"Scott had appealed to something in Zelda which no one before him had perceived: a romantic sense of self-importance which was kindred to his own."

Pandering to her desire for a faster-paced lifestyle, the young Scott Fitzgerald shared with Zelda his ambitious plans to become a famous author, notably drawing inspiration from her for the character of Rosalind Connage in This Side of Paradise.

A year later in 1919, after initially declining his marriage proposal on grounds of his inferior social standing, Zelda finally accepted Scott as her husband-to-be and they married on April 3, 1920 in New York City to the displeasure of her strict Episcopalian family.

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Wild Debauchery At The Heart Of The Roaring Twenties

Riding on the dizzying success of This Side of Paradise, the true story goes that Zelda and Scott Fitzgerald indulged in all the wild behavior that New York could offer. And with their social life fuelled by copious amounts of alcohol, they seemed to get themselves in trouble wherever they went — at one point, they were even ordered to leave a number of hotels in the city for their drunkenness.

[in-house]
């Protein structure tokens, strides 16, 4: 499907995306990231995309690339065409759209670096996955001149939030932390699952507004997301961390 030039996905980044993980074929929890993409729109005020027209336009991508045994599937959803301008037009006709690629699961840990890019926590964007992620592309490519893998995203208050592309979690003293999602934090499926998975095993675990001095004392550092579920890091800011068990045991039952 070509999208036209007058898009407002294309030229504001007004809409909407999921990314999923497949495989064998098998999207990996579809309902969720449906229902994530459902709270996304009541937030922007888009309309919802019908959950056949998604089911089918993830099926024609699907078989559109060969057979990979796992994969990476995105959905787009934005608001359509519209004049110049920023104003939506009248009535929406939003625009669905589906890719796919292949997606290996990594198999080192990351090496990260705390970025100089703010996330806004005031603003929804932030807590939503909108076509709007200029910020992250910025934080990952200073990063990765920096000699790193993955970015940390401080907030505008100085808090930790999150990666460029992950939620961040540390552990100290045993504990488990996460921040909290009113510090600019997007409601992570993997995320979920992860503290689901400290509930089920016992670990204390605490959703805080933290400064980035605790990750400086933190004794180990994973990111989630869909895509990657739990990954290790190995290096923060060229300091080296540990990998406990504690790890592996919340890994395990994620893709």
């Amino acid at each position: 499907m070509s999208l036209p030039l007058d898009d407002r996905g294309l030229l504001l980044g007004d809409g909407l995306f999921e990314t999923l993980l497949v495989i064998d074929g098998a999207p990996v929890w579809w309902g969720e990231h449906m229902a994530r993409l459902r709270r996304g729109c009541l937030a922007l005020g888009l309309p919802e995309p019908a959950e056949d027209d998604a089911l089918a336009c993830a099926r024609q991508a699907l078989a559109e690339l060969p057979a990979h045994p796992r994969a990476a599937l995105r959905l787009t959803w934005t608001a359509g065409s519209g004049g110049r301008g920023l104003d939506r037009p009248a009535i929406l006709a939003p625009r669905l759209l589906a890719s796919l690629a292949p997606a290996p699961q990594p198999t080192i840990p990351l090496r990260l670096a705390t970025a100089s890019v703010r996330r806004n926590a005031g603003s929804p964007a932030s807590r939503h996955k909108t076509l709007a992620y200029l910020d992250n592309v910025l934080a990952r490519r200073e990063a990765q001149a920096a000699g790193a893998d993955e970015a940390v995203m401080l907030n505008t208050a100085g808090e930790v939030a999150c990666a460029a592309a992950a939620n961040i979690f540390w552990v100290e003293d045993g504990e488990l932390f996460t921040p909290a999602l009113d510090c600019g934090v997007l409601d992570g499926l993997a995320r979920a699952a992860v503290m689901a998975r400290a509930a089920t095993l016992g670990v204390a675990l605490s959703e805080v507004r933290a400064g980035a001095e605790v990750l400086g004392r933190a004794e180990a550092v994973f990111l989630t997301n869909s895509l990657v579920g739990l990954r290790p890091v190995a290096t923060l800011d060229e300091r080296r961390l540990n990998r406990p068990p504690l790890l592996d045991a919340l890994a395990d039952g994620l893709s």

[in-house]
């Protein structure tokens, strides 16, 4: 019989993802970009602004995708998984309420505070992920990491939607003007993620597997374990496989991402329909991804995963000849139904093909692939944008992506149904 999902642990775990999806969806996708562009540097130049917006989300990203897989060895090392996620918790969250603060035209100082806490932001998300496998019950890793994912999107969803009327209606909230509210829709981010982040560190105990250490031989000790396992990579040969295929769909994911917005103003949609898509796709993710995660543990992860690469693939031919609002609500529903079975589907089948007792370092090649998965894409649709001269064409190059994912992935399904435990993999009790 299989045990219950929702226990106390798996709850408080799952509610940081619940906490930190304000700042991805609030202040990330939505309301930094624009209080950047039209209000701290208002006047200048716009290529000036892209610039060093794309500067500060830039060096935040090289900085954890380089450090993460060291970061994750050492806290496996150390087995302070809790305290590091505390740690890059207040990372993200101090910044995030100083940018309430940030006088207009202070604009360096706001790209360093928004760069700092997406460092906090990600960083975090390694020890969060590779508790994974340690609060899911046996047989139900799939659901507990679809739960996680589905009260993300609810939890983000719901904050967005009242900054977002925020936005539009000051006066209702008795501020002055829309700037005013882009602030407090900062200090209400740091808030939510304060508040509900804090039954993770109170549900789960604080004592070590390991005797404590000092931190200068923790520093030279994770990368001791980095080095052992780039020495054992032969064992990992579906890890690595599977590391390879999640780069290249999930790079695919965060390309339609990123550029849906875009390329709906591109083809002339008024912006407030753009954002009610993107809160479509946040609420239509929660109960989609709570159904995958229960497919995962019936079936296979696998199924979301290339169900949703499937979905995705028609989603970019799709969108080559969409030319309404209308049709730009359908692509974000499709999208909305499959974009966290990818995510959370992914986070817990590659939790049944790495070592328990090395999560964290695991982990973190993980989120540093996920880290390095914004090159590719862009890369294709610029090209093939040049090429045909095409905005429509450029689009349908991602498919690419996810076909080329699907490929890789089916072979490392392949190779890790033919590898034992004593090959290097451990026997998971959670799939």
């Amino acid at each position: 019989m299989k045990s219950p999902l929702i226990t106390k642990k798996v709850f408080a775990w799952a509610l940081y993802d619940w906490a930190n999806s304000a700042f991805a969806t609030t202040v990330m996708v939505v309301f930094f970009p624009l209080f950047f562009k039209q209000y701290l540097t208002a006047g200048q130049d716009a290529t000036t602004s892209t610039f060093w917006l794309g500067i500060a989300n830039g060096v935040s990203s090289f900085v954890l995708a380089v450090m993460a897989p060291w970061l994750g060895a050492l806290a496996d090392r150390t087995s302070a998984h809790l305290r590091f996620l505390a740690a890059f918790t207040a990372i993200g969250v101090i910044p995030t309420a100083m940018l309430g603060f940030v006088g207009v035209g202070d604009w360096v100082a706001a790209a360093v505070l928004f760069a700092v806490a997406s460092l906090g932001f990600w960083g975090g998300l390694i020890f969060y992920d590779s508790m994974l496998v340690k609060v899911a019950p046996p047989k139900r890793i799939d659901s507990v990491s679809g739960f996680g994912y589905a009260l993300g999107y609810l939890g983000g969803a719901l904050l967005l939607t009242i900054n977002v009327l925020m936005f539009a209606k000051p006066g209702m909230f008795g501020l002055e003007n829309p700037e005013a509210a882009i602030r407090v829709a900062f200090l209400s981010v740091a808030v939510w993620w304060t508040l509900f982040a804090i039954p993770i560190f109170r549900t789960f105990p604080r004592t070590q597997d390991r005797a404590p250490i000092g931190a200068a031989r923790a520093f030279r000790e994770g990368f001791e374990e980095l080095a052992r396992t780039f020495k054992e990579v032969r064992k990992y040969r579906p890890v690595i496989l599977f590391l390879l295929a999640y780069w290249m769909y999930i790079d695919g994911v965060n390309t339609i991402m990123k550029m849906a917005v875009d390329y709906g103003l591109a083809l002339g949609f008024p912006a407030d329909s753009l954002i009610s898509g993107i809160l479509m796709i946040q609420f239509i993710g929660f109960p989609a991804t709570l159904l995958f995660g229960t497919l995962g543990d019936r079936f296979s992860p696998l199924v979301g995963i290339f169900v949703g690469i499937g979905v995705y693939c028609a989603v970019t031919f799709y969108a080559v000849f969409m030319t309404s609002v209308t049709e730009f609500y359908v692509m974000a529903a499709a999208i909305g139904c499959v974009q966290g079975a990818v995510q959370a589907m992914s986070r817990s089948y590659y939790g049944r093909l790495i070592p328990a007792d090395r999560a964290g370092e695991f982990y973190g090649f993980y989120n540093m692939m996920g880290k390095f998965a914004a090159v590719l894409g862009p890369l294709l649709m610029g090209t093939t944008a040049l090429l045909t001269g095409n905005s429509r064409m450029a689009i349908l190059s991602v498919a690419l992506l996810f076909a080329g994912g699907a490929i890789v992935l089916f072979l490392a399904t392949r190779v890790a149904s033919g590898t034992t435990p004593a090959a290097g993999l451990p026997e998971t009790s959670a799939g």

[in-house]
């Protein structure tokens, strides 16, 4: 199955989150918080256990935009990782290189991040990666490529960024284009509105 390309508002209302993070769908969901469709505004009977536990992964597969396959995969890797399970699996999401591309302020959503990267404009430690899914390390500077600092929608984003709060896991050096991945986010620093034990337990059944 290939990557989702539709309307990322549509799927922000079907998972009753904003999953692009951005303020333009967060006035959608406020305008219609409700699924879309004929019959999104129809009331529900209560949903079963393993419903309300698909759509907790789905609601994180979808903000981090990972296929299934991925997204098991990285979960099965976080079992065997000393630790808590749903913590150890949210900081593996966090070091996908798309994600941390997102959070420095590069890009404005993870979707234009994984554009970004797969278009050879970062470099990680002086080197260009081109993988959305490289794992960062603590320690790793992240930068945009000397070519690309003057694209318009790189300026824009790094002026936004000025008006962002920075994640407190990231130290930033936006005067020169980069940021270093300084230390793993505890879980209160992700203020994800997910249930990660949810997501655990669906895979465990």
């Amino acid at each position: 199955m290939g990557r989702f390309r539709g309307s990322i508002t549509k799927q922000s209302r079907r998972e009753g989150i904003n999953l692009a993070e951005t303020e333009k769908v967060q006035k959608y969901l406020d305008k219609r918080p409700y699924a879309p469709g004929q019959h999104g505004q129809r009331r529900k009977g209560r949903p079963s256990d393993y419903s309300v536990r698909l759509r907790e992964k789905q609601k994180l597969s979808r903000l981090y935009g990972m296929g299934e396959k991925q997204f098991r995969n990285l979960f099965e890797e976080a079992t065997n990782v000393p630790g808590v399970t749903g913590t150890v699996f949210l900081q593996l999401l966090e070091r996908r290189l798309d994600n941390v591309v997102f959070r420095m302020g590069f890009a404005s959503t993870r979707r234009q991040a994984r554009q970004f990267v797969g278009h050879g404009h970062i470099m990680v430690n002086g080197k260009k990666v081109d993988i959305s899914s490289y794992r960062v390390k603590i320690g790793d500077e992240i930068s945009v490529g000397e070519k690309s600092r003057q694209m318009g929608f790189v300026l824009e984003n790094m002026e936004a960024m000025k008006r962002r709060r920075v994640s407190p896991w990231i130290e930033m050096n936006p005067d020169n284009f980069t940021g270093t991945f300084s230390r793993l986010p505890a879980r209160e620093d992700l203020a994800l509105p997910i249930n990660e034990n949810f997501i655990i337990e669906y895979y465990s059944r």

Naturally, the newspapers followed and the two icons of youth and vitality soon became the biggest celebrities of the Jazz Age.

In 1921, Zelda found out that she was pregnant with her first child so the couple returned to her husband's home in Minnesota to give birth to a little girl called Frances "Scottie" Fitzgerald. According to Scott, as his wife emerged from the anaesthesia, she uttered: